Gyrator PCB Hack: final Enhancement Mosfet design

I evolved my previous design here, thanks to the help of Rod Coleman and fruitful discussions with him.

There is an option to improve the design by bootstrapping the top MOSFET to avoid using a bias Zener and allow the bottom device to have a constant VDS. This can be achieved by double bootstrapping the FETs. Here it goes:

Similar design as before. Only difference is that R7 is used to create the bias of T3, and thanks to the bootstrap of C2, the bottom FET (T4) now operates freely regardless the swing. D1 is needed to protect T4. R7need to be adjusted considering the output voltage expected as well as the maximum VDS before D1 starts to conduct.

There is an stability challenge and it can be addressed as Rod Coleman clearly points it out, a “guard ring” :

The other pro trick is the guard ring: this will dramatically reduce problems of dc-drift, if the PCB surface gets contaminated, e.g. when soldered with some old or poor-quality solder. Or damp air, fumes etc. It’s a conductor (pcb trace) around the high-impedance network formed by the 10M resistors. A staggered-pinout version of the TO220 is needed to implement it, as the TO220 is the hotspot for leakage (B+ of drain to the 10MΩ-driven gate!).

If there is a leakage path, it leads only to the guard ring, which is only a few volts away from the intended bias – rather than if the leakage can reach ground or B+, which would drive the circuit crazy. Connect the guard to a low-Z source – the Output in this case.
 
Anyway – I hope it is useful in some way!
(Rod Coleman)
 
How well it performs? Here you can see – no guard ring here, just adapted standard PCB for testing purposes:
Not bad at all with 3MHz bandwidth. However, considering the circuit complexity, I much rather stick to the depletion version which performs much better in my view:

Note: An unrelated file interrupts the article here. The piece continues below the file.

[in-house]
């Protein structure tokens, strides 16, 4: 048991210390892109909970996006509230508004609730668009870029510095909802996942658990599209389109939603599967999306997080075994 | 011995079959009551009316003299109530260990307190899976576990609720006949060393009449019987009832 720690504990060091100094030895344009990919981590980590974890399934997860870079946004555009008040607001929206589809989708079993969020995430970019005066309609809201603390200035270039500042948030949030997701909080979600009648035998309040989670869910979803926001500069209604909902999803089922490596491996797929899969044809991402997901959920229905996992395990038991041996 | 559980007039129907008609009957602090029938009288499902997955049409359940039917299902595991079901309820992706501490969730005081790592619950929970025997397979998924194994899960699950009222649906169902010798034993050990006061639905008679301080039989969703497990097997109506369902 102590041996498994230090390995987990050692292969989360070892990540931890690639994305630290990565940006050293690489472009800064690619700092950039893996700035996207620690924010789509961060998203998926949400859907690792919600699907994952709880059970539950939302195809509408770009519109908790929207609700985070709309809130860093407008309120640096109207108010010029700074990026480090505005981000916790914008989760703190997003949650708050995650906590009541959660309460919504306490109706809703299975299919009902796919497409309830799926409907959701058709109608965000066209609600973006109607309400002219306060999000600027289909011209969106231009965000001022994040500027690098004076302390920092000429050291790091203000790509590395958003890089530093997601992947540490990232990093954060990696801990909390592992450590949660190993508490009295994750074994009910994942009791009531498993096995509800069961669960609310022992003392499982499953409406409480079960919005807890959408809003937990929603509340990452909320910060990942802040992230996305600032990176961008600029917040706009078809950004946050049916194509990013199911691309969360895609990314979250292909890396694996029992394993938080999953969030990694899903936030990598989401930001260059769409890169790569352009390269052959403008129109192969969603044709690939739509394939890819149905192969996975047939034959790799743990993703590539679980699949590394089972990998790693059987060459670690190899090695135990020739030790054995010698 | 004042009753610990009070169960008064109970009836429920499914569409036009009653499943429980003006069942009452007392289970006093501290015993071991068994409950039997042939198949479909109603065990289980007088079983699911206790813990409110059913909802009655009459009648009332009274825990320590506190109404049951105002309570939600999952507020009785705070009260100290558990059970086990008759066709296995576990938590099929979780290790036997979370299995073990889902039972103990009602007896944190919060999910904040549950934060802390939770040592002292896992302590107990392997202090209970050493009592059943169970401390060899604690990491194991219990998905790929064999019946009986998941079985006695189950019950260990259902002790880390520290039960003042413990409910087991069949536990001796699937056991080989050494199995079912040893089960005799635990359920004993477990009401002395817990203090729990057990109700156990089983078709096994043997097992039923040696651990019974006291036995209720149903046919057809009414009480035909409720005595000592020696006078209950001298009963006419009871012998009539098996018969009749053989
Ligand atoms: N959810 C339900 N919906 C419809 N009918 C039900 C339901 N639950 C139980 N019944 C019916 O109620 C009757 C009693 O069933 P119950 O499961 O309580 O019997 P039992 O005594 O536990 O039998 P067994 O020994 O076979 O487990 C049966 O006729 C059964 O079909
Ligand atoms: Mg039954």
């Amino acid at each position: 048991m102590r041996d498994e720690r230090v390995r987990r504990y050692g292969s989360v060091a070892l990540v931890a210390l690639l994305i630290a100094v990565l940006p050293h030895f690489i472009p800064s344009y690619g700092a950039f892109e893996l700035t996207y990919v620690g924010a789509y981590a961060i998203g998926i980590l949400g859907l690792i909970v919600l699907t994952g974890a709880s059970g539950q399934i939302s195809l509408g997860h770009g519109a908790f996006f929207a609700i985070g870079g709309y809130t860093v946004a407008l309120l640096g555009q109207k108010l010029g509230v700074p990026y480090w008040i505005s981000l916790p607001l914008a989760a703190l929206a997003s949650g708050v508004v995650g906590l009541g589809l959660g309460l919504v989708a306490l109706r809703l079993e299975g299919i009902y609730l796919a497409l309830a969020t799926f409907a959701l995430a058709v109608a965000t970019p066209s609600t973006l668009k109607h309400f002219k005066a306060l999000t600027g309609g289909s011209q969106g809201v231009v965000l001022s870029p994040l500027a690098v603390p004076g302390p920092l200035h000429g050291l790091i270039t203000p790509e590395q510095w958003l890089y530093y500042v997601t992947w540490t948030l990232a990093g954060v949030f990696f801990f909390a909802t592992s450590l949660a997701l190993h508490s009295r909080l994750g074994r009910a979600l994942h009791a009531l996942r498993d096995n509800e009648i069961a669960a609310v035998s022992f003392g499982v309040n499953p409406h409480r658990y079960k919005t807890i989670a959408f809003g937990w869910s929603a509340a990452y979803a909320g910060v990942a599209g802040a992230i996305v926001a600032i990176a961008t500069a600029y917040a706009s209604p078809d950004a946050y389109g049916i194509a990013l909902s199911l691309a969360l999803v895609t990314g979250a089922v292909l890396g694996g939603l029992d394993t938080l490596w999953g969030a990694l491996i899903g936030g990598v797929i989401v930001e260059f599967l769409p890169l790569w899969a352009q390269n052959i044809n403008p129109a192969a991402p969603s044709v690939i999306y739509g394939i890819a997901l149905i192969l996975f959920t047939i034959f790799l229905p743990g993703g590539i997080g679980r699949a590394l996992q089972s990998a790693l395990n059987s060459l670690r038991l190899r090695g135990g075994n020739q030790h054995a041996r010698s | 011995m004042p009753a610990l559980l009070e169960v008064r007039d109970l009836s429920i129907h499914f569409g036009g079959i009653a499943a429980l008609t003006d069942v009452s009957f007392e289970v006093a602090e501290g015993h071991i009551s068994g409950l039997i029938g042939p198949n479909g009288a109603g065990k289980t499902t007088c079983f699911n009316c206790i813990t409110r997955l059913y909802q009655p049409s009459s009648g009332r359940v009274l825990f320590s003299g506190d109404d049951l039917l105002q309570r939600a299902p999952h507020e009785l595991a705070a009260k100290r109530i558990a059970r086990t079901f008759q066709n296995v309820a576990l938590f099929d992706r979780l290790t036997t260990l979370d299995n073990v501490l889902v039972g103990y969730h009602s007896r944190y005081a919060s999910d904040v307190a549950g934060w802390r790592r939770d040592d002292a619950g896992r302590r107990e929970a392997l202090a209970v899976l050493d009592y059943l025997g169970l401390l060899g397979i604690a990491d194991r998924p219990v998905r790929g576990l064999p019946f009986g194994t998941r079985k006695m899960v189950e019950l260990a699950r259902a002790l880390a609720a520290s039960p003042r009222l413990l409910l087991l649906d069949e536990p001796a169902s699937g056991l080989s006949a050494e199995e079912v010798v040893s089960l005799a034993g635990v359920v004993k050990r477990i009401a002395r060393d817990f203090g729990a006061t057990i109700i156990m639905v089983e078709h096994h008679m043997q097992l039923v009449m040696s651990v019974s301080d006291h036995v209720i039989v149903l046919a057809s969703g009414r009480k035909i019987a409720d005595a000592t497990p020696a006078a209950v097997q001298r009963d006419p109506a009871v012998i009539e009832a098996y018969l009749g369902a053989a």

Nearly 5.7MHz under same conditions!
 
Cheers, Ale
 

2 Replies to “Gyrator PCB Hack: final Enhancement Mosfet design”

  1. Great work Ale; really interesting.
    Why do you think the depletion version has improved bandwidth?
    In my source follower version I used drain and source “stoppers” to try to help stability. I even played with Miller Compensation (drain to gate) but as usual I was only testing by ear.
    Next thing is you might like to try is to use the tube as a pentode rather than triode strapped. Gain out the wazoo but then allows lotsa feedback (current as well as voltage) if ya that way inclined. Current feedback seems to have merit.
    best
    tim

  2. Hi Tim, thank you. It has been rather interesting to explore and experiment with different gyrator variances. I have a pile of hacked PCBs! Probably 8 to 10 gyrator boards lying around.

    I’m not sure about the HF difference. Probably the double bootstrapping is loading the gate of the top FET more than with the depletion. You get any parasitic capacitance (in the region of +200pF with the cables) which is shorting the path to ground. Either way the performance is jolly good. However, the depletion is simpler and does sound really good!

    This is a cascoded arrangement which behaves differently from a simple follower.

    Regarding the pentodes, I’m building a new rig including a modified gyrator PCB used as screen regulator. I also conducted several tests using pentodes. Probably you remember the ones which included a pentode driver and anode to gate (a la Schade) feedback.

    What other feedback arrangement did you have in mind?
    Thanks
    Ale

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